Kick It

I am notorious as a stingy bastard. This has several causes:

-my monthly income rarely breaks quadruple digits

-when I do indulge myself, I wish to purchase something that will bring happiness for a long time to come; I would rather have a bare shelf made of honest oak than an Ikea pasteboard shelf strewn with pearls

-there’s a library a block and a half from my house

-there’s a torrent coming right to my computer

-I was raised in even more limited circumstances, and shall probably always act as if the poorhouse is just behind – and gaining

-whoever dies with the most, wins


As a result, it is a rare day when I purchase anything of substance. A rare week. A rare month. Nor do I purchase anything which can be gotten, safely and easily, for free. I have not paid for any Ms – music, movies, manuscripts, microcode – in years, and have only paid for seats – to see an M live – with the kind of infrequency one usually associates with an electoral cycle. In Uzbekistan.

At the same time, I am head-over-heels in love with Kickstarter. The ability to gain funding from a wide audience has many benefits, but that is not the aspect which particularly appeals to me. What Kickstarter really represents is a marketplace for things that don’t exist yet. It’s not just crowd funding; it’s prior funding. It allows the consumer to not just steer the ship, but determine its course; and it allows the supplier to assure a certain number of sales before even beginning production – minimizing risk, incentivizing innovation, all the buzzwords, wonderful.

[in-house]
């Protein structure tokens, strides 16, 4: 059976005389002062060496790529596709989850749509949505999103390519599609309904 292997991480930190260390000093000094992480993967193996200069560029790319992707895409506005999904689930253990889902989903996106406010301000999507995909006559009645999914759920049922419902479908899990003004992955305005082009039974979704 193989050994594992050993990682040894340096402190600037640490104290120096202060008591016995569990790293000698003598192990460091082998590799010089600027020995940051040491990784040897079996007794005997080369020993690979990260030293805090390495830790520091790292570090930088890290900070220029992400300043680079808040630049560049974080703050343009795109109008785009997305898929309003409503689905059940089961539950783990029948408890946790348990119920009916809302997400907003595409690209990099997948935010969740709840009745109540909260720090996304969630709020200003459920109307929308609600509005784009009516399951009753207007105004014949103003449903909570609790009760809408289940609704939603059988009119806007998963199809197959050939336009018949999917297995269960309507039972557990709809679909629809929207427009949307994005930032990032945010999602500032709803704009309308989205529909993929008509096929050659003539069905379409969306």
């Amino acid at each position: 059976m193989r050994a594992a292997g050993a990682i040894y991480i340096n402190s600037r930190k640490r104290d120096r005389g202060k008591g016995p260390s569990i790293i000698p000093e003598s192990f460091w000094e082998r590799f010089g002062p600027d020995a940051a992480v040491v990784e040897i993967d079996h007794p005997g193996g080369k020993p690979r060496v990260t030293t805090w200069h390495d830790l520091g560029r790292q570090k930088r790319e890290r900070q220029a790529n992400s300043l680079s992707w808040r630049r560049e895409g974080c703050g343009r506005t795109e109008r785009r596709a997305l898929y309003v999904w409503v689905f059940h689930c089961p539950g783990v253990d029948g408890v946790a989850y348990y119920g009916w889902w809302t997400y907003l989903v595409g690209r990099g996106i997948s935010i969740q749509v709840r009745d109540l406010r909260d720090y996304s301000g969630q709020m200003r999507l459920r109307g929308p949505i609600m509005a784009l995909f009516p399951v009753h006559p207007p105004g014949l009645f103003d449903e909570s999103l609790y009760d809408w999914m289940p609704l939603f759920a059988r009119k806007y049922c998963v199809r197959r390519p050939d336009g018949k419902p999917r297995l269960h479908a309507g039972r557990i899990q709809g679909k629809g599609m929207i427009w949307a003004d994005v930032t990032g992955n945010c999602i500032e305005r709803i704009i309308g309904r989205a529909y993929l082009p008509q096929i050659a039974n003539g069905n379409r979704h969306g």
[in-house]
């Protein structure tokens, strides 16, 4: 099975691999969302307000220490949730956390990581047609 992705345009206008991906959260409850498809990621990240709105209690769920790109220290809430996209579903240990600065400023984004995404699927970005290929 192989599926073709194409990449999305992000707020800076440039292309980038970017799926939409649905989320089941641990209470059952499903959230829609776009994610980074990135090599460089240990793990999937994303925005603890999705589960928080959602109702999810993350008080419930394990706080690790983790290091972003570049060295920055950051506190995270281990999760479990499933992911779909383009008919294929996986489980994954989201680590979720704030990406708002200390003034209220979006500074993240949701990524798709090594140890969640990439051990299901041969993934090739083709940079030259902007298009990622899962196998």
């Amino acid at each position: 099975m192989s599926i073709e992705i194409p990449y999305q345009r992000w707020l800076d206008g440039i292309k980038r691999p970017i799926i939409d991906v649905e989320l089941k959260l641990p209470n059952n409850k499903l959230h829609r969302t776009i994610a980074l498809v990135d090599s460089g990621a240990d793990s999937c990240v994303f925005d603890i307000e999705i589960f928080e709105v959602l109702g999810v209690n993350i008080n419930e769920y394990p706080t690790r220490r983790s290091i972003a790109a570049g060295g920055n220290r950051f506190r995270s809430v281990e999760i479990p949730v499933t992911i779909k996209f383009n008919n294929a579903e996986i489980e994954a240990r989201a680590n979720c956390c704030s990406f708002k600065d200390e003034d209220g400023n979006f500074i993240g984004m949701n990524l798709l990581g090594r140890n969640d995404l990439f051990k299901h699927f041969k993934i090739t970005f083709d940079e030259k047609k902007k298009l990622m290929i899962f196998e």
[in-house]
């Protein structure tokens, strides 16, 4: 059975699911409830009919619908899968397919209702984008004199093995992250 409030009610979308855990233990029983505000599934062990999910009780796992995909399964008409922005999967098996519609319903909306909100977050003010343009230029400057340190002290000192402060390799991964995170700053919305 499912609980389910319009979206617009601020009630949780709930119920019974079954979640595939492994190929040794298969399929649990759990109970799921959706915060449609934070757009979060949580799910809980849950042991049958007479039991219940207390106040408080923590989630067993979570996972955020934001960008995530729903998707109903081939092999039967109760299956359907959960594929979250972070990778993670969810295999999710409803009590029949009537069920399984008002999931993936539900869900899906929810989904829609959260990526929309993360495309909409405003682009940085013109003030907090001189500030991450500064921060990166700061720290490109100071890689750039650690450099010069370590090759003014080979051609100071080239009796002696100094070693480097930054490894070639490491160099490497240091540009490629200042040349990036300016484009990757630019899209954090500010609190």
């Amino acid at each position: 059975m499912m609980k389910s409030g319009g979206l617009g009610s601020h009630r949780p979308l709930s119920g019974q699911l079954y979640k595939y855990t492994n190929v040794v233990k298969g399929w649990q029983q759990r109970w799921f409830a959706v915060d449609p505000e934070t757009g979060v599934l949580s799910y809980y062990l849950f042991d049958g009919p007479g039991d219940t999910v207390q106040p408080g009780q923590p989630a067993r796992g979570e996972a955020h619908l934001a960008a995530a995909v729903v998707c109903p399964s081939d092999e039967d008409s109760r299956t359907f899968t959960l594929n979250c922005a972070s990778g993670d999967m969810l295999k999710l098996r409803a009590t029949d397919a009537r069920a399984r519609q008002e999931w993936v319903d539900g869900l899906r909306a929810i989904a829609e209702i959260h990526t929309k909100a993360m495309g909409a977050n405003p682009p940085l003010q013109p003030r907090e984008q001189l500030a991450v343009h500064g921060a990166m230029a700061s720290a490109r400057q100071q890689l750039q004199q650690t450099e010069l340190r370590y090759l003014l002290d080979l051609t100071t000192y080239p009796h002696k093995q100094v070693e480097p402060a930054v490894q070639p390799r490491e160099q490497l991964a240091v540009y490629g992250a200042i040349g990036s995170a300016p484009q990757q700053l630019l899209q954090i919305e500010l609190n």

I realize that, as a consumer, there are three reasons why I would support a Kickstarter:

1) Doing so allows me access to something that I otherwise would not have, or would otherwise cost me more.

2) Doing so lets me support something that I truly believe in – this kind of charity is not unknown to me, but between poverty and intellectual opposition I try not to indulge in it but rarely.

3) Doing so assures that something will exist which otherwise would not – rather the combination of numbers 1 and 3.

To me, then, as a consumer, the ideal Kickstarter would provide:

1) Something that I want.

2) Something that I could not get for free.

3) Something that would be harder or more expensive to get thereafter

4) The sure knowledge that my money is making a difference in allowing something to exist which otherwise would not

5) The warm fuzzy glow that my dollars are of benefit to the community

To satisfy #1, it would have to be something new, something practical to my life (that is to say, it would have to fit in a small apartment), and show a good balance of pleasure provided with cost outpaid. Just as with any other good or service I might acquire.

To satisfy #2, it (most likely) cannot be one of the Four Ms. The exception to this is if my support will provide me with something tangible – that is to say, non-downloadable – in addition. Otherwise, why pay for what can be gotten for free? I’m a capitalist, man!

To satisfy #3, I need to be assured that it’s, in general, a good deal. That is the old adage of the consumer: you can get things fast, cheap, or in good condition – pick any two. At this point in my life, I will always opt for waiting longer in order to get something cheaper, or wait for the thing I really want. I hope to always have the luxury of time – it allows one to have more total luxuries, and for what one settles on to be particularly luxurious. The problem here is the knowledge that many things being sold on Kickstarter will, a year later, be available much more cheaply.

To satisfy #4, I must be assured that my very support of the thing is necessary for it to exist at all. While I will not pay $20 for the DVD of a movie already made, there are certain films for which I would spend $30 to see them made at all. Possibly even more. Untapped potential!

And, let’s face it, #5 is just icing on the cake.